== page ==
Tuesday, November 8, 2011

(Photo: Adriana Borra)

While the Occupy Wall Street protests exposed deep divides in the US, a group in Washington, DC, was building trust and dialogue. Mary Ella Keblusek reports in Global Update on The Trust Factor. These are excerpts from her story.

"A year ago when we began our planning, we couldn’t have known how relevant this theme and location would be,” says Rob Corcoran, National Director of Initiatives of Change. “With the government in paralysis, financial systems closing down, and the global order in chaos, holding such an event in Washington, DC, created a sense of focus and urgency among the more than one hundred participants.” 

The Trust Factor was a series of panels, dialogues, workshops and other events held in October in venues throughout the city to explore the need for trust in politics, race, economics, and religion. The foundation for the week was laid from the beginning, with a spirit of partnership that brought together young leadership from more than 10 organizations with local, national, and global outreach.

A highlight of the week was the honoring of four renowned trustbuilders at a reception hosted by Australian Ambassador Kim Beazley, who used these words to describe a trustbuilder: “Our societies are ready for humans who lead in humility, listen to others, and exercise their conscience.”

Azhar Hussain, Dr Douglas Johnston, Terry Flood, Dr Gail Christopher (Photo: Karen Elliott Greisdorf)

Awardees included Terry Flood, co-founder and executive director of Jubilee Jobs, for her work to build trust across economic divides in helping over 22,000 people in the DC area obtain jobs and self-sufficiency, and Dr Gail Christopher, vice president for programs at the WK Kellogg Foundation, for leading her organization to a commitment to address racial healing and inequities.

Awards were also given to two individuals with the International Center for Religion and Diplomacy (ICRD): Dr Douglas Johnston, founder and president, and Azhar Hussain, senior vice president for preventive diplomacy. ICRD has helped the US foreign policy establishment and academia to focus on the importance of understanding and respecting the faith of those in other cultures in the context of diplomatic efforts.

Two events focused on the systemic problems in the financial system. Lester Myers, an attorney, CPA, Georgetown University professor and Caux Roundtable Fellow spoke of a vast failure in trust at almost every level: bank officers, borrowers, regulators, corporate executives, credit agencies, politicians, lawyers, CPAs, and the media. “‘Each group pursued its own agenda, while remaining morally oblivious and even willfully blind to the impact of their actions on others.” In a panel discussion on socially responsible investing led by the Calvert Foundation, we learned that individuals have more economic power than most realize. The panel encouraged careful consideration of whom we choose to bank and invest with, so that our money can support local needs, instead of anonymous global projects with little oversight or accountability.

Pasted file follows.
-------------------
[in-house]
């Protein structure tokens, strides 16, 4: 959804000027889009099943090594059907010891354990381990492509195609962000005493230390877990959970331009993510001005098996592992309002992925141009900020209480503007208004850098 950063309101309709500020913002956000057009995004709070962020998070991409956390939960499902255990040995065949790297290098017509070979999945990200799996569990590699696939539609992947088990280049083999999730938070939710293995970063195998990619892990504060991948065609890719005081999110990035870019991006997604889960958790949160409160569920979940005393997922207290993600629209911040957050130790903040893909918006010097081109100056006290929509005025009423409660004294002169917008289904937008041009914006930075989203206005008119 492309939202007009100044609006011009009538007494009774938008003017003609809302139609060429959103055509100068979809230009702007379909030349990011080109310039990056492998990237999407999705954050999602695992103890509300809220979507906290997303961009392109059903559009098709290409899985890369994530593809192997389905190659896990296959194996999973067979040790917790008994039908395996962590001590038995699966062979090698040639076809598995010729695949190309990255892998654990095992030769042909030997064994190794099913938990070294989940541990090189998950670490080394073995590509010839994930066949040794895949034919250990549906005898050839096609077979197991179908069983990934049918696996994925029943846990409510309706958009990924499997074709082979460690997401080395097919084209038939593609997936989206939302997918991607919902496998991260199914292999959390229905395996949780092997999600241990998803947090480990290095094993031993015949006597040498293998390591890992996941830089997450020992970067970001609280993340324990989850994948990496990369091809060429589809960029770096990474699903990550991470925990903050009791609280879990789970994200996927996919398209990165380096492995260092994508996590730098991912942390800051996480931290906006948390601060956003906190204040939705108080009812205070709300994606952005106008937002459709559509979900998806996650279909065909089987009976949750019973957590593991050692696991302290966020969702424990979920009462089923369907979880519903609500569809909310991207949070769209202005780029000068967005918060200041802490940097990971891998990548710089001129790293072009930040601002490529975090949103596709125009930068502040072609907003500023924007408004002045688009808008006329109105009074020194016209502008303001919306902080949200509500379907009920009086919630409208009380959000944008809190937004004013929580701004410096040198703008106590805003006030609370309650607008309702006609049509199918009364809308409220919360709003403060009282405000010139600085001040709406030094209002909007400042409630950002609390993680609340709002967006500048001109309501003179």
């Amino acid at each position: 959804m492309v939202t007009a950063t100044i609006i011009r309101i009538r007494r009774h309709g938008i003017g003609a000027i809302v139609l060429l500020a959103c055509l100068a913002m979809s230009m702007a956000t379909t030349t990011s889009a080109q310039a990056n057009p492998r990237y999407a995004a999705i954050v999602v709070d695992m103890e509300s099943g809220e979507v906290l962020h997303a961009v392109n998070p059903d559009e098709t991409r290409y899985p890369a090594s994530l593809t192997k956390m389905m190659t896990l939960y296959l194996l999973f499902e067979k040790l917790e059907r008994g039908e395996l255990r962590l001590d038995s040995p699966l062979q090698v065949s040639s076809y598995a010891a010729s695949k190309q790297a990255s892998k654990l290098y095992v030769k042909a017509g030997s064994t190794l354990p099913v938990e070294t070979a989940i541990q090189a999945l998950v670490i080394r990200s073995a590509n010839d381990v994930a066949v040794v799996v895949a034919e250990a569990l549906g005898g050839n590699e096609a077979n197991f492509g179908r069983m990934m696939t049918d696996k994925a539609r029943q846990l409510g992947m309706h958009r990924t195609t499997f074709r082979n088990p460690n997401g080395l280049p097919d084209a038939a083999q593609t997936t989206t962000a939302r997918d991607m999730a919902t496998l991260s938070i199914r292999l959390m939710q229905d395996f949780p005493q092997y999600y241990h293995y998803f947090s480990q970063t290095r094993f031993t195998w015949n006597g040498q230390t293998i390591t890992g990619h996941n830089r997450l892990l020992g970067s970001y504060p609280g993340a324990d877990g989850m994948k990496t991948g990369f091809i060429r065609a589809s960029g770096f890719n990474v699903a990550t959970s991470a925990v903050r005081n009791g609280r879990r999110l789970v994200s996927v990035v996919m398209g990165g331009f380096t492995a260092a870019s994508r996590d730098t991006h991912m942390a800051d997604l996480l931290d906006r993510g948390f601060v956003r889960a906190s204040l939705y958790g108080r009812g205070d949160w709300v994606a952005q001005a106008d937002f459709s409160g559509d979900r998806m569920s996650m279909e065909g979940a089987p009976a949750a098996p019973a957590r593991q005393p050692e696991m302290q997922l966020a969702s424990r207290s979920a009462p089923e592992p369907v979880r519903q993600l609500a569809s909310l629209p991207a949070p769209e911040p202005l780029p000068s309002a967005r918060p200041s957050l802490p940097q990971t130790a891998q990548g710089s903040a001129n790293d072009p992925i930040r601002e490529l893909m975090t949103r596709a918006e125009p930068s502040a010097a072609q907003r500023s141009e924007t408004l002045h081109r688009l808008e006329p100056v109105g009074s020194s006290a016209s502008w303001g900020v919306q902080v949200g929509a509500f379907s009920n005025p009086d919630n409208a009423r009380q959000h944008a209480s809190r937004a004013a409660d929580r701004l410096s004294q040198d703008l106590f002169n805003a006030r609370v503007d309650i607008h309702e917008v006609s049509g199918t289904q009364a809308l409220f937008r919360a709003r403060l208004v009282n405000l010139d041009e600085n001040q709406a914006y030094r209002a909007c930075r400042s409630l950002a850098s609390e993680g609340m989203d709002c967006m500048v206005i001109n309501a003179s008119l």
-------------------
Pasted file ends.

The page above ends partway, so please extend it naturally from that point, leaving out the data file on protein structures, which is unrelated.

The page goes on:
Trusbuilding Tools for Racial Healing (Photo: Adriana Borra)

A workshop, drawing on the methodology of Hope in the Cities, offered trustbuilding tools for racial healing and community change. It explored the challenge of creating an environment where difficult truths can be spoken, allowing healing and cooperation. Community organizer and trainer Dushaw Hocket summed up his participation: “Trust is fragile and is based on our ability to embrace and hold multiple and competing truths, allowing individuals to accept the facts, while maintaining hope for a more trusting future.”

The final day addressed civic participation and responsibility in building trust in public life. Panelist Mee Moua of the Asian & Pacific Islander American Health Forum, and a former state senator, encouraged participants to remember the humanity of elected officials. “We must create authentic relationships with our civic and elected leaders, instead of transactional relationships where we only contact them when we need something.”’

The Trust Factor week was a success on many levels. It demonstrated the power of broad collaboration with partners and showed the importance of considering trust from many perspectives. It is clear this is only the beginning. The ‘trust’ conversation will continue in DC, and migrate in various forms to other locations. For more stories from The Trust Factor, check out www.us.iofc.org/trust-factor-news.

Read the complete story in Global Update